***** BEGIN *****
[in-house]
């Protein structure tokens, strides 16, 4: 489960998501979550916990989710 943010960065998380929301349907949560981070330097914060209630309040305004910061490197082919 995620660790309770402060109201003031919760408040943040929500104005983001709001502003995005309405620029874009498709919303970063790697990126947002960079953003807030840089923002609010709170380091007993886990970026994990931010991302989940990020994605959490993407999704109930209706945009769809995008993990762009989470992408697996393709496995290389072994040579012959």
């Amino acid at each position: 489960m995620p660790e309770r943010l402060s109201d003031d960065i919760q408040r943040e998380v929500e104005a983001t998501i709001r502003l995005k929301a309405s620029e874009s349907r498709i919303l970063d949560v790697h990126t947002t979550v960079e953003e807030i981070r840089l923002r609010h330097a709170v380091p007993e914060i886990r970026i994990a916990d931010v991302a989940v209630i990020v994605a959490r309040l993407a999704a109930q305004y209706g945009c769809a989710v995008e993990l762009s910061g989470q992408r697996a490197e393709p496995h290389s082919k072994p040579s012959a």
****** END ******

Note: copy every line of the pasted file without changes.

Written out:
[in-house]
């Protein structure tokens, strides 16, 4: 489960998501979550916990989710 943010960065998380929301349907949560981070330097914060209630309040305004910061490197082919 995620660790309770402060109201003031919760408040943040929500104005983001709001502003995005309405620029874009498709919303970063790697990126947002960079953003807030840089923002609010709170380091007993886990970026994990931010991302989940990020994605959490993407999704109930209706945009769809995008993990762009989470992408697996393709496995290389072994040579012959």
């Amino acid at each position: 489960m995620p660790e309770r943010l402060s109201d003031d960065i919760q408040r943040e998380v929500e104005a983001t998501i709001r502003l995005k929301a309405s620029e874009s349907r498709i919303l970063d949560v790697h990126t947002t979550v960079e953003e807030i981070r840089l923002r609010h330097a709170v380091p007993e914060i886990r970026i994990a916990d931010v991302a989940v209630i990020v994605a959490r309040l993407a999704a109930q305004y209706g945009c769809a989710v995008e993990l762009s910061g989470q992408r697996a490197e393709p496995h290389s082919k072994p040579s012959a």